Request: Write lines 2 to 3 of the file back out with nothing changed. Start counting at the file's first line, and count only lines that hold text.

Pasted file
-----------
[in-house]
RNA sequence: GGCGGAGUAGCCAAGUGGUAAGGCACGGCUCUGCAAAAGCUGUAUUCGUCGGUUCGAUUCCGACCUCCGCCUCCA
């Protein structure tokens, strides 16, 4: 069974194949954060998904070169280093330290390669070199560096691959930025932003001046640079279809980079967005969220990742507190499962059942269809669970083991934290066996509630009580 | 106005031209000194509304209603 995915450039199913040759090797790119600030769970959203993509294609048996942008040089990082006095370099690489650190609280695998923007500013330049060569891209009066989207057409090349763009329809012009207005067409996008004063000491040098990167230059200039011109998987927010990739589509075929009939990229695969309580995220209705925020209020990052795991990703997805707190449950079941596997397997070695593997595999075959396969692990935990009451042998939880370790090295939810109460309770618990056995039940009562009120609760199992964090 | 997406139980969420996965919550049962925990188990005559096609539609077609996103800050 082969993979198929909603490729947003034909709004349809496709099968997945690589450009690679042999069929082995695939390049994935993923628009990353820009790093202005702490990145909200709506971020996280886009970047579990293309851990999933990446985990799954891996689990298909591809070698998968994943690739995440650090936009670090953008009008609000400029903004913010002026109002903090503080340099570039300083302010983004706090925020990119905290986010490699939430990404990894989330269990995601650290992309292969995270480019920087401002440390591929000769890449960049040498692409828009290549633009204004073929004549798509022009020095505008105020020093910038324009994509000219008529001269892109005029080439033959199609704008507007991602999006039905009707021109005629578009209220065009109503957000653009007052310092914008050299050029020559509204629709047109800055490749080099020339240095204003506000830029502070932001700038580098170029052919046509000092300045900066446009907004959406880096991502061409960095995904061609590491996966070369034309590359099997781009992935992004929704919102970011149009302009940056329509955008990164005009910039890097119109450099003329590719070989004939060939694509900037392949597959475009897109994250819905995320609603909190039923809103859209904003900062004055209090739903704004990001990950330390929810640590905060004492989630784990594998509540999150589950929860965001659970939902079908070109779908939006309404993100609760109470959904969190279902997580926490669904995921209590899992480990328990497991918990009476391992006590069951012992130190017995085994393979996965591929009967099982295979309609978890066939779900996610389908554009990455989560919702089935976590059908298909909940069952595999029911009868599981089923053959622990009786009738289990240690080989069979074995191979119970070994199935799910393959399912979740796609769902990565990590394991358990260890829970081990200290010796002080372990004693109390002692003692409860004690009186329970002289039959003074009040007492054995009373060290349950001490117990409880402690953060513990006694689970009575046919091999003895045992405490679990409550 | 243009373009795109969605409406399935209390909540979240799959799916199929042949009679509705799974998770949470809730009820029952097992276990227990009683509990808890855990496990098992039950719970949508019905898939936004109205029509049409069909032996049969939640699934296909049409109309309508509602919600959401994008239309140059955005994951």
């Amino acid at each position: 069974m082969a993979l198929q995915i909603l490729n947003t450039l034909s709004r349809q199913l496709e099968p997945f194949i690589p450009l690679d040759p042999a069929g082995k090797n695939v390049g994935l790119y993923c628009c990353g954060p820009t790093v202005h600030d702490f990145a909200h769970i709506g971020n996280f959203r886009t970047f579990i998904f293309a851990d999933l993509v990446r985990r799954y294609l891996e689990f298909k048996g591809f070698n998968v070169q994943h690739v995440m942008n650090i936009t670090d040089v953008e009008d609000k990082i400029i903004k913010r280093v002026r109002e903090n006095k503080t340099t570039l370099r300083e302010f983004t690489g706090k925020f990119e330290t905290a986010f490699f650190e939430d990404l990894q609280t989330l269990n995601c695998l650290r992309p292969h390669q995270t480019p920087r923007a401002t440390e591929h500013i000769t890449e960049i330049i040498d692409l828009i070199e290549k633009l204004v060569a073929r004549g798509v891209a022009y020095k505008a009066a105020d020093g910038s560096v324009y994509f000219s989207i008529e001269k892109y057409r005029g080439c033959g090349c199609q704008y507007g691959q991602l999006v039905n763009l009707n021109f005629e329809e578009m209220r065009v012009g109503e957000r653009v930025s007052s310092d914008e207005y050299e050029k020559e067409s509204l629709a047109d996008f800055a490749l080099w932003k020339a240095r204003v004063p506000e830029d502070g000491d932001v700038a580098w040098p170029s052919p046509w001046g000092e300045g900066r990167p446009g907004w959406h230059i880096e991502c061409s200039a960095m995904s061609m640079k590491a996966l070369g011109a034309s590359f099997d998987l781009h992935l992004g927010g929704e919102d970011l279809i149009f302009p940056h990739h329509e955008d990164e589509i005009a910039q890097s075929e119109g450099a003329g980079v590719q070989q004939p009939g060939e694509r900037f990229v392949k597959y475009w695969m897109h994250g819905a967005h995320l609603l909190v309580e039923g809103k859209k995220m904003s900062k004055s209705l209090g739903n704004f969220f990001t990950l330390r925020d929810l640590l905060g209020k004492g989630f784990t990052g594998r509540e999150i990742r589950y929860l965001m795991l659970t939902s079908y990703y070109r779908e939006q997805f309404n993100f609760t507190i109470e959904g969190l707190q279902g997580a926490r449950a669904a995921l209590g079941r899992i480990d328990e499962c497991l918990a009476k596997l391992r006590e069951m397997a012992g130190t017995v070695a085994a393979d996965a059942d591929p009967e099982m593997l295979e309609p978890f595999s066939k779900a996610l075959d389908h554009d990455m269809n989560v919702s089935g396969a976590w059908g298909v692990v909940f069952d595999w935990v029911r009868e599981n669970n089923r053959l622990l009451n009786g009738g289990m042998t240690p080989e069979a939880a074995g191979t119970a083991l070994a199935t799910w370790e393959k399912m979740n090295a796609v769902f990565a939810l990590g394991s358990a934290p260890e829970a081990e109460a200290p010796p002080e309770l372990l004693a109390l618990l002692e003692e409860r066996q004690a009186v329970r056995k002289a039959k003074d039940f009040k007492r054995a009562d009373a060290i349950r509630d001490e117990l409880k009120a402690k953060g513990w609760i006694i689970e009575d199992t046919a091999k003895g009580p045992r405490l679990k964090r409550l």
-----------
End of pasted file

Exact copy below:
RNA sequence: GGCGGAGUAGCCAAGUGGUAAGGCACGGCUCUGCAAAAGCUGUAUUCGUCGGUUCGAUUCCGACCUCCGCCUCCA
């Protein structure tokens, strides 16, 4: 069974194949954060998904070169280093330290390669070199560096691959930025932003001046640079279809980079967005969220990742507190499962059942269809669970083991934290066996509630009580 | 106005031209000194509304209603 995915450039199913040759090797790119600030769970959203993509294609048996942008040089990082006095370099690489650190609280695998923007500013330049060569891209009066989207057409090349763009329809012009207005067409996008004063000491040098990167230059200039011109998987927010990739589509075929009939990229695969309580995220209705925020209020990052795991990703997805707190449950079941596997397997070695593997595999075959396969692990935990009451042998939880370790090295939810109460309770618990056995039940009562009120609760199992964090 | 997406139980969420996965919550049962925990188990005559096609539609077609996103800050 082969993979198929909603490729947003034909709004349809496709099968997945690589450009690679042999069929082995695939390049994935993923628009990353820009790093202005702490990145909200709506971020996280886009970047579990293309851990999933990446985990799954891996689990298909591809070698998968994943690739995440650090936009670090953008009008609000400029903004913010002026109002903090503080340099570039300083302010983004706090925020990119905290986010490699939430990404990894989330269990995601650290992309292969995270480019920087401002440390591929000769890449960049040498692409828009290549633009204004073929004549798509022009020095505008105020020093910038324009994509000219008529001269892109005029080439033959199609704008507007991602999006039905009707021109005629578009209220065009109503957000653009007052310092914008050299050029020559509204629709047109800055490749080099020339240095204003506000830029502070932001700038580098170029052919046509000092300045900066446009907004959406880096991502061409960095995904061609590491996966070369034309590359099997781009992935992004929704919102970011149009302009940056329509955008990164005009910039890097119109450099003329590719070989004939060939694509900037392949597959475009897109994250819905995320609603909190039923809103859209904003900062004055209090739903704004990001990950330390929810640590905060004492989630784990594998509540999150589950929860965001659970939902079908070109779908939006309404993100609760109470959904969190279902997580926490669904995921209590899992480990328990497991918990009476391992006590069951012992130190017995085994393979996965591929009967099982295979309609978890066939779900996610389908554009990455989560919702089935976590059908298909909940069952595999029911009868599981089923053959622990009786009738289990240690080989069979074995191979119970070994199935799910393959399912979740796609769902990565990590394991358990260890829970081990200290010796002080372990004693109390002692003692409860004690009186329970002289039959003074009040007492054995009373060290349950001490117990409880402690953060513990006694689970009575046919091999003895045992405490679990409550 | 243009373009795109969605409406399935209390909540979240799959799916199929042949009679509705799974998770949470809730009820029952097992276990227990009683509990808890855990496990098992039950719970949508019905898939936004109205029509049409069909032996049969939640699934296909049409109309309508509602919600959401994008239309140059955005994951």